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In diabetes, inflammation may be part of the solution, not the problem

Boosting proteins normally triggered by inflammation may be a new treatment approach for Type 2 diabetes.

Low-grade inflammation caused by obesity is widely believed to contribute to insulin resistance and type 2 diabetes. But, as it turns out, inflammation activates two proteins that appear critical for maintaining good blood sugar levels. Reporting in Nature Medicine, endocrinology researcher Umut Ozcan demonstrates that activating either of these proteins artificially can normalize blood sugar in severely obese and diabetic mice.

That’s a completely new way of looking at diabetes, and suggests a very different way of treating it.

“This finding is completely contrary to the general dogma in the diabetes field,” says Ozcan. “For 20 years, inflammation has been seen as detrimental, whereas it is actually beneficial.”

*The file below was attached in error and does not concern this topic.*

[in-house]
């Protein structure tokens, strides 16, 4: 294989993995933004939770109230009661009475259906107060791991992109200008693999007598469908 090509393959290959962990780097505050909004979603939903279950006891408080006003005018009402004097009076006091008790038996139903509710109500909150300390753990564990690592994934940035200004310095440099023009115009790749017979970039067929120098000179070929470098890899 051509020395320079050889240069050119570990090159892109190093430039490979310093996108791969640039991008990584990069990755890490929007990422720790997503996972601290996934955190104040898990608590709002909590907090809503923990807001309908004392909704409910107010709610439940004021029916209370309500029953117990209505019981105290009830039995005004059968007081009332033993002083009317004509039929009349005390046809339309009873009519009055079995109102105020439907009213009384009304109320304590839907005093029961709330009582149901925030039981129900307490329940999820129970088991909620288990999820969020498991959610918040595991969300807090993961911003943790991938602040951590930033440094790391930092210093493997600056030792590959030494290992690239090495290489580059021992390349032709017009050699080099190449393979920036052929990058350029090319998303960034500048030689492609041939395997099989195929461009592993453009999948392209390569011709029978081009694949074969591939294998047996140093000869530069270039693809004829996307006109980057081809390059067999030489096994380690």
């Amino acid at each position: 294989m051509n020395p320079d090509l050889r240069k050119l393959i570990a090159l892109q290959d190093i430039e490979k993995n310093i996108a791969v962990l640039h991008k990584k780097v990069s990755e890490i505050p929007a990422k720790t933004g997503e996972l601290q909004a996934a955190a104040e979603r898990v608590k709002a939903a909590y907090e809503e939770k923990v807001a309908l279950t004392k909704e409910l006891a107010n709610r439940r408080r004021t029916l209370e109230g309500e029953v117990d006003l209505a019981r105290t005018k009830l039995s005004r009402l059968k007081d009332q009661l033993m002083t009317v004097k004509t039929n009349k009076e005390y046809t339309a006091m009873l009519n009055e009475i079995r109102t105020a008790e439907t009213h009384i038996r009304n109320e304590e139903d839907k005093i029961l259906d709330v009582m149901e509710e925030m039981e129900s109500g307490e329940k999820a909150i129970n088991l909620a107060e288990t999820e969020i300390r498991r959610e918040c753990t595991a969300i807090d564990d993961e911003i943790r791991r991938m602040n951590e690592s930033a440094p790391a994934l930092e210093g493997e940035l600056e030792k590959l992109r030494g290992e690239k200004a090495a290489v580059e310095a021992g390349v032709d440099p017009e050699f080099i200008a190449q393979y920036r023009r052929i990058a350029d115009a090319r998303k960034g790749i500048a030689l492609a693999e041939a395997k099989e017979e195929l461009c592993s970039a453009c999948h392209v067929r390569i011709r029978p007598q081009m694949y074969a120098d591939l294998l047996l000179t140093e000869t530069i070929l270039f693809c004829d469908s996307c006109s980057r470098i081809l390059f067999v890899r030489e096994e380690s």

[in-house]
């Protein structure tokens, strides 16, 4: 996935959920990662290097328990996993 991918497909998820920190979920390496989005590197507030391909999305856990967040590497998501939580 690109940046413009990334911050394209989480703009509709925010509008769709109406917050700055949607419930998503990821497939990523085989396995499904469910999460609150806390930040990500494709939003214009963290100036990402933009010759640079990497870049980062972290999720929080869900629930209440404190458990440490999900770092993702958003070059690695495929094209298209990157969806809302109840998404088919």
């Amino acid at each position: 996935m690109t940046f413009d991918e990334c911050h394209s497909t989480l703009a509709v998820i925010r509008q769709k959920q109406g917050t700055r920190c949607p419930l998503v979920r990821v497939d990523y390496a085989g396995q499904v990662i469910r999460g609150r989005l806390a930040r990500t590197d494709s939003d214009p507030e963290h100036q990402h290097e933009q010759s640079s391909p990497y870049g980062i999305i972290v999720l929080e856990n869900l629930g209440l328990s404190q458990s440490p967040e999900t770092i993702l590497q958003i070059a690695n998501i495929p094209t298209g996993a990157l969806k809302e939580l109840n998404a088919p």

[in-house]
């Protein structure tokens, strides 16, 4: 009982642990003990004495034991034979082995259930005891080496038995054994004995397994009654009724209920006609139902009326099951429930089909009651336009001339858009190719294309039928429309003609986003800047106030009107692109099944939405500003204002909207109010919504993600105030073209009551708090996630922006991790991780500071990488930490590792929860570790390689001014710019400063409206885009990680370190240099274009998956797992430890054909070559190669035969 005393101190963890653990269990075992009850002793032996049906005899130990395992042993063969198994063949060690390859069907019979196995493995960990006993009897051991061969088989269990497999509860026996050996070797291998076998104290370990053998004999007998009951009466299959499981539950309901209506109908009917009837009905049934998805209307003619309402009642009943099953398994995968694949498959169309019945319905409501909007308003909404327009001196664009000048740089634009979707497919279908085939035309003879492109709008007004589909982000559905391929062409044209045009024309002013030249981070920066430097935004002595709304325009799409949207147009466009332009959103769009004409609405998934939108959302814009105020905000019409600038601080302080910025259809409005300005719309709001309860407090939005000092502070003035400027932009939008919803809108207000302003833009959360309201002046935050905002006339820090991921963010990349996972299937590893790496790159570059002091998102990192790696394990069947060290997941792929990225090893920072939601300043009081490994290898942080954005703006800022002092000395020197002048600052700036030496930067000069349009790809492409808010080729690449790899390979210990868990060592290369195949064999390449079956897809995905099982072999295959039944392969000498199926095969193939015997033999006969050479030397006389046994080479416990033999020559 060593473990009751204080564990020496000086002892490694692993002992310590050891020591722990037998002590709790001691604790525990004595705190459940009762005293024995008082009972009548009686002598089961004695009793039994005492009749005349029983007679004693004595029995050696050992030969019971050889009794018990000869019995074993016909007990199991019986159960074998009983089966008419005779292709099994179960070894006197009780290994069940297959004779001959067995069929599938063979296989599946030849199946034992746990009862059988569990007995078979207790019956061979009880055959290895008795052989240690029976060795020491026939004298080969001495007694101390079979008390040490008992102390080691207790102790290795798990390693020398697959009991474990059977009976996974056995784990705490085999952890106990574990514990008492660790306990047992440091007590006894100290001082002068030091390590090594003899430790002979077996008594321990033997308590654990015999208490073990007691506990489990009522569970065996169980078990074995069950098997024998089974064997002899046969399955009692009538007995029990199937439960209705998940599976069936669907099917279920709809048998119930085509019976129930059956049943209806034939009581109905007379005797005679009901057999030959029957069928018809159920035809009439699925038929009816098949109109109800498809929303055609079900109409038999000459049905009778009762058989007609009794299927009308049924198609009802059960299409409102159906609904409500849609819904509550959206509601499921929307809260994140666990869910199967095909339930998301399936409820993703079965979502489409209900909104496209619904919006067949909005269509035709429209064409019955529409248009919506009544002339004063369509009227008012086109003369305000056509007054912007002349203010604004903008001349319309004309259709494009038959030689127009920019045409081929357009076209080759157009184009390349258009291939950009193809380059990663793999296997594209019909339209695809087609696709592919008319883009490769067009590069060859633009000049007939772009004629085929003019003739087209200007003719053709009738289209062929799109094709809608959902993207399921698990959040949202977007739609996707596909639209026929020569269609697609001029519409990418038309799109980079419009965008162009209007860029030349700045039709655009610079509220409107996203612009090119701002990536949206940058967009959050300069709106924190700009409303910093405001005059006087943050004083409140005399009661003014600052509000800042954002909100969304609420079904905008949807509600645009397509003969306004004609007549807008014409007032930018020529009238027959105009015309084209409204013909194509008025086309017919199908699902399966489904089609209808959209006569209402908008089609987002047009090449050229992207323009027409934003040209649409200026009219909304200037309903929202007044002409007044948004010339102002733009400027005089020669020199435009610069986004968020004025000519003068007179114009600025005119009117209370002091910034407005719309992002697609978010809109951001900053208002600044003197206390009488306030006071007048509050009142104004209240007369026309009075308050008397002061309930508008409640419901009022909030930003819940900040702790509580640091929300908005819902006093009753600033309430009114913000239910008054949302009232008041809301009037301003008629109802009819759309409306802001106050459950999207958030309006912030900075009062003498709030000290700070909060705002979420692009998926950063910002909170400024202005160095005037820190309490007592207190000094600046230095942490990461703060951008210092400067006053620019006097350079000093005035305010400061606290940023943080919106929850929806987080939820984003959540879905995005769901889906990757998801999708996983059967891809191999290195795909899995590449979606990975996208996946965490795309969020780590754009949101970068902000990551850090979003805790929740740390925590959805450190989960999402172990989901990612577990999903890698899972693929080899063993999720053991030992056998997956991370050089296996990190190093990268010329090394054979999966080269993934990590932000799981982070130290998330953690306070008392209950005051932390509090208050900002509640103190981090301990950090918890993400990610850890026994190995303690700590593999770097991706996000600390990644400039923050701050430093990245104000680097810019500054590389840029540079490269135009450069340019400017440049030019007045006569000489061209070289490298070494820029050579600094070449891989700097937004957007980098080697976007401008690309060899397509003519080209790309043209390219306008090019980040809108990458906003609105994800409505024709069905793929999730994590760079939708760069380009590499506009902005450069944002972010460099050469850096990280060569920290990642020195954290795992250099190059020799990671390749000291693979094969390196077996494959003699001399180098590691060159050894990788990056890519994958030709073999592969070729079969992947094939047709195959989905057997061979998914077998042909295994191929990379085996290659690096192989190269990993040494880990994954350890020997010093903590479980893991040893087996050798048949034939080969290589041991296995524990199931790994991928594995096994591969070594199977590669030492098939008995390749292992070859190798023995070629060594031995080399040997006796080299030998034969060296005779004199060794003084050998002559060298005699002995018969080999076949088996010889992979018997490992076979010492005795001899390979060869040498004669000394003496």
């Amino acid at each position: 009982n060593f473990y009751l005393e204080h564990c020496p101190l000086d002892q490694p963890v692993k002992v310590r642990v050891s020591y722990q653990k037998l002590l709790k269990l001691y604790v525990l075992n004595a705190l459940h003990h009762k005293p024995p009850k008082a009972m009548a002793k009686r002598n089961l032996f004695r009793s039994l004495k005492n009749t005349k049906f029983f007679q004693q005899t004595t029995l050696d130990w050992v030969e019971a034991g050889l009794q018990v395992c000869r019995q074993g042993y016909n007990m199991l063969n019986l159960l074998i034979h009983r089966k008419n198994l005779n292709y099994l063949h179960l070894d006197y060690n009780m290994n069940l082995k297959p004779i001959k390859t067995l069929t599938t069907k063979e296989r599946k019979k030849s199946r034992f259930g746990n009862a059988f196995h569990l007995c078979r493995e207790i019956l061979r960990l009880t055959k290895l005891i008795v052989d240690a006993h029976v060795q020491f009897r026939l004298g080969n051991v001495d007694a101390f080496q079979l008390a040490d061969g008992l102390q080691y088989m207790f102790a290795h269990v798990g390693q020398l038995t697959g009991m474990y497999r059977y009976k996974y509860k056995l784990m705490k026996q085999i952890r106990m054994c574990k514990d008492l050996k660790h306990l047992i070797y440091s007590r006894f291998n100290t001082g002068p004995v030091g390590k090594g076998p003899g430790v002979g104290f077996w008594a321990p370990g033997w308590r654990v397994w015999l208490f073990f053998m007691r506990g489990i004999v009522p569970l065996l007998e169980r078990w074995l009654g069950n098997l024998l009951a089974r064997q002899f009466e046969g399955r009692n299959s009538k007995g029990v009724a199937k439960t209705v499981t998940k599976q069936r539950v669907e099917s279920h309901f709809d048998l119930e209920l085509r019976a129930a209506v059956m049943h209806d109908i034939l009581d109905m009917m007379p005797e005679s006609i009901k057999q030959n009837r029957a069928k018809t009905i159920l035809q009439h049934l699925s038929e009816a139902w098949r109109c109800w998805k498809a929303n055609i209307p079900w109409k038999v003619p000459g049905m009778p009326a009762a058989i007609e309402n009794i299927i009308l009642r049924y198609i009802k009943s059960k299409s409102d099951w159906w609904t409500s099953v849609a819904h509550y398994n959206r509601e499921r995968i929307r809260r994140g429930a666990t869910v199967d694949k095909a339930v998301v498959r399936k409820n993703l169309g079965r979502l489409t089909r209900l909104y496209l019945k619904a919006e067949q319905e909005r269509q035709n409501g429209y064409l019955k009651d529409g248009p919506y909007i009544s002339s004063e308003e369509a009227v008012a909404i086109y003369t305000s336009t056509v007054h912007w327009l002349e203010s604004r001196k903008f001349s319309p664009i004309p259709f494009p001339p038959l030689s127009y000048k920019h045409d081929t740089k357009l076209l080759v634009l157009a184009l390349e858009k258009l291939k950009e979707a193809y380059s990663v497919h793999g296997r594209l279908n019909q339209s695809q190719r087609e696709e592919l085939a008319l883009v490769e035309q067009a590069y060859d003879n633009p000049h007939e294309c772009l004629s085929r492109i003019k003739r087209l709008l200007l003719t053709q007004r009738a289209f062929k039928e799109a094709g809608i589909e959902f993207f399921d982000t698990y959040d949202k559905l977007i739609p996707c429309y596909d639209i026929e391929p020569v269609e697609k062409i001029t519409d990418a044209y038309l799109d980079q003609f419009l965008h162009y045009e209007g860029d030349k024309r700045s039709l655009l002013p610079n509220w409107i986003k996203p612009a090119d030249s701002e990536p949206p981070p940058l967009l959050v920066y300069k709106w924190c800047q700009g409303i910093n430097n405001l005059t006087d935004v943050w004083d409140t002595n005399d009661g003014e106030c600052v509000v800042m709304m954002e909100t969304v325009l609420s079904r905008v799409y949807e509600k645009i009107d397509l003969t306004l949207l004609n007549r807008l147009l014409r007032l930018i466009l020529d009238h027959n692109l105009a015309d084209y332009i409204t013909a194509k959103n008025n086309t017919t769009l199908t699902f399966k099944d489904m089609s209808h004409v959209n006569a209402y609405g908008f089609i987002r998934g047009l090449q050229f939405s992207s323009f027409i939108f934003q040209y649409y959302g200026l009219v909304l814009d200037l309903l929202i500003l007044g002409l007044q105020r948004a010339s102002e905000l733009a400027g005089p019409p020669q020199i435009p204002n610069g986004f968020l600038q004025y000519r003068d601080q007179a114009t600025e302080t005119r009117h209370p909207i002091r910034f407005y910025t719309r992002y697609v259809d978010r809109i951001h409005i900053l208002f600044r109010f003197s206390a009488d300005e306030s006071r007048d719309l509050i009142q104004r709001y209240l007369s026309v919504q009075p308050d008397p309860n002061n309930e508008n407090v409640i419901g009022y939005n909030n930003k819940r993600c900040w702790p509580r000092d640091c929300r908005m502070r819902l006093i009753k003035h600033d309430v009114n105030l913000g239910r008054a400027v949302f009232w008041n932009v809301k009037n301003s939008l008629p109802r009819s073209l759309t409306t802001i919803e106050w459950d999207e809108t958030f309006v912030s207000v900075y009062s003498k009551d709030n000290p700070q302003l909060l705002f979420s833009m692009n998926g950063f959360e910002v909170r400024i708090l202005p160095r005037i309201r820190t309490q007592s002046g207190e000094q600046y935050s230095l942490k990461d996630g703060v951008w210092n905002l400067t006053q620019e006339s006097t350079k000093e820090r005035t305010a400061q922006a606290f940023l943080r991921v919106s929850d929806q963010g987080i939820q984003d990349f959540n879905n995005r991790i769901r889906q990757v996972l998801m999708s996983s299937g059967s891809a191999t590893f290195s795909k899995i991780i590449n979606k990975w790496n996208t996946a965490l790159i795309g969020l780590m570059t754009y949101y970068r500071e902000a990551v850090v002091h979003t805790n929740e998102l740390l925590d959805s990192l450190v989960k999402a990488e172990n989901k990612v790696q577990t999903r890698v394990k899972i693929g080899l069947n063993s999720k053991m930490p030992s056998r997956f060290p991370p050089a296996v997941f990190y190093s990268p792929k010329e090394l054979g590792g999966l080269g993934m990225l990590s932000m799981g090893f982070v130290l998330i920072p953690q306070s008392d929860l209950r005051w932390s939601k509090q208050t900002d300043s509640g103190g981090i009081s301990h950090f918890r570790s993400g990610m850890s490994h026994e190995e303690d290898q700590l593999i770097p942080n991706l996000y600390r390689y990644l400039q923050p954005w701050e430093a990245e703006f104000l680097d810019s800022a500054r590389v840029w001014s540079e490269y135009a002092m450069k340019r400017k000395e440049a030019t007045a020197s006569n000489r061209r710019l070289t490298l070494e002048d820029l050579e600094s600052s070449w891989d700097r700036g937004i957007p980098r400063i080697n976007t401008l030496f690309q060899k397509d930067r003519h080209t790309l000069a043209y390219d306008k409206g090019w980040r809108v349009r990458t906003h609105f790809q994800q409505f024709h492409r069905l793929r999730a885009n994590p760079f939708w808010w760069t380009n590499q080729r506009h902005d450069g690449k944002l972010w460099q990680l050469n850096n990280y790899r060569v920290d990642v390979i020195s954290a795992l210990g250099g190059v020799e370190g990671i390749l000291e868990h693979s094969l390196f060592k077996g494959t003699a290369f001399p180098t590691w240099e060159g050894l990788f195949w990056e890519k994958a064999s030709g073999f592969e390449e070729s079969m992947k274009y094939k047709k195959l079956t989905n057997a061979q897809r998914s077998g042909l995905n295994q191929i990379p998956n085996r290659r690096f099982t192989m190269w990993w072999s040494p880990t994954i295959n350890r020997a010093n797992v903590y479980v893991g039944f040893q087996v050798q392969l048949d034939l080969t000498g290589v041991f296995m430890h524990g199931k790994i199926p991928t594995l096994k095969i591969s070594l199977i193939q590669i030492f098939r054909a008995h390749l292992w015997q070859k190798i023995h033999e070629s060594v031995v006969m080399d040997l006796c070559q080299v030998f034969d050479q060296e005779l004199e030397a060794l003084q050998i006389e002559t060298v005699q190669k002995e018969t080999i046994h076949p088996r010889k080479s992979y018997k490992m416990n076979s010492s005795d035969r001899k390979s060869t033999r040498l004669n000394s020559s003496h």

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Boosting the “good” fat: Kids may lead the way

Brown fat

Just as there’s good cholesterol and bad cholesterol, good carbs and bad carbs, there’s also good fat. Whereas white fat stores energy, padding our hips, thighs, arms and bellies, brown fat — studded with energy generators known as mitochondria – burns energy.  Newborns have a ring of brown fat around their necks, helping them stay warm. By adulthood, it’s detectable in only 3 percent of men and 7.5 percent of women, with higher rates among younger and thinner people.

In a study released yesterday by the Journal of Pediatrics, positron emission tomography (PET) scanning reveals the presence of brown fat in nearly half of children, though its level of energy-burning activity varies.